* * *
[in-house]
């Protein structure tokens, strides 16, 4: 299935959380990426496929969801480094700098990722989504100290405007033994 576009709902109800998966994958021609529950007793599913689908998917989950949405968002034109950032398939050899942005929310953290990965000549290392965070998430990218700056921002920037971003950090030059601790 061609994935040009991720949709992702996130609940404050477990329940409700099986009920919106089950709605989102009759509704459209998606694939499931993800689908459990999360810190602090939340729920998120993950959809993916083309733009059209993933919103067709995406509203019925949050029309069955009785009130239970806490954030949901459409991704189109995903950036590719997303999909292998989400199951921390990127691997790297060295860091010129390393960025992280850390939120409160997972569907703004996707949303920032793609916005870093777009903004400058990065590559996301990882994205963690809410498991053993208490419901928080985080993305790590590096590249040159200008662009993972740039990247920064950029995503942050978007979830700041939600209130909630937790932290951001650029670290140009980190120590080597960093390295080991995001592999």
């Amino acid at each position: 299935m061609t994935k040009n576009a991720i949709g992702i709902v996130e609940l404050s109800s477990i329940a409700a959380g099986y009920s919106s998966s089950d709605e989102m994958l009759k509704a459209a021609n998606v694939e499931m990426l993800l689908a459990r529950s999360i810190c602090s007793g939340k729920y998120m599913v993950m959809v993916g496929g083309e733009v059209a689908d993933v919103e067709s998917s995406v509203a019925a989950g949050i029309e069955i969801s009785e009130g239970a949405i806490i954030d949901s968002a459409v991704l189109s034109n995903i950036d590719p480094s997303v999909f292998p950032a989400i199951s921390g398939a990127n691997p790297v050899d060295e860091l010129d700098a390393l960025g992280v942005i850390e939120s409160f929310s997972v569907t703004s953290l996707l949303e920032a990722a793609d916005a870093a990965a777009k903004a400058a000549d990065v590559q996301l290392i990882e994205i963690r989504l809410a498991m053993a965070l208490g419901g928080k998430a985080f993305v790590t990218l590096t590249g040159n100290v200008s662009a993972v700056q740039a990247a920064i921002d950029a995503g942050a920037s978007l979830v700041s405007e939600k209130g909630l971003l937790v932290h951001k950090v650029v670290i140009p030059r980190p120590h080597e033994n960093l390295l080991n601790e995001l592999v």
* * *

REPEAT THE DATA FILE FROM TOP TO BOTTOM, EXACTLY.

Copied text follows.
[in-house]
């Protein structure tokens, strides 16, 4: 299935959380990426496929969801480094700098990722989504100290405007033994 576009709902109800998966994958021609529950007793599913689908998917989950949405968002034109950032398939050899942005929310953290990965000549290392965070998430990218700056921002920037971003950090030059601790 061609994935040009991720949709992702996130609940404050477990329940409700099986009920919106089950709605989102009759509704459209998606694939499931993800689908459990999360810190602090939340729920998120993950959809993916083309733009059209993933919103067709995406509203019925949050029309069955009785009130239970806490954030949901459409991704189109995903950036590719997303999909292998989400199951921390990127691997790297060295860091010129390393960025992280850390939120409160997972569907703004996707949303920032793609916005870093777009903004400058990065590559996301990882994205963690809410498991053993208490419901928080985080993305790590590096590249040159200008662009993972740039990247920064950029995503942050978007979830700041939600209130909630937790932290951001650029670290140009980190120590080597960093390295080991995001592999």
């Amino acid at each position: 299935m061609t994935k040009n576009a991720i949709g992702i709902v996130e609940l404050s109800s477990i329940a409700a959380g099986y009920s919106s998966s089950d709605e989102m994958l009759k509704a459209a021609n998606v694939e499931m990426l993800l689908a459990r529950s999360i810190c602090s007793g939340k729920y998120m599913v993950m959809v993916g496929g083309e733009v059209a689908d993933v919103e067709s998917s995406v509203a019925a989950g949050i029309e069955i969801s009785e009130g239970a949405i806490i954030d949901s968002a459409v991704l189109s034109n995903i950036d590719p480094s997303v999909f292998p950032a989400i199951s921390g398939a990127n691997p790297v050899d060295e860091l010129d700098a390393l960025g992280v942005i850390e939120s409160f929310s997972v569907t703004s953290l996707l949303e920032a990722a793609d916005a870093a990965a777009k903004a400058a000549d990065v590559q996301l290392i990882e994205i963690r989504l809410a498991m053993a965070l208490g419901g928080k998430a985080f993305v790590t990218l590096t590249g040159n100290v200008s662009a993972v700056q740039a990247a920064i921002d950029a995503g942050a920037s978007l979830v700041s405007e939600k209130g909630l971003l937790v932290h951001k950090v650029v670290i140009p030059r980190p120590h080597e033994n960093l390295l080991n601790e995001l592999v």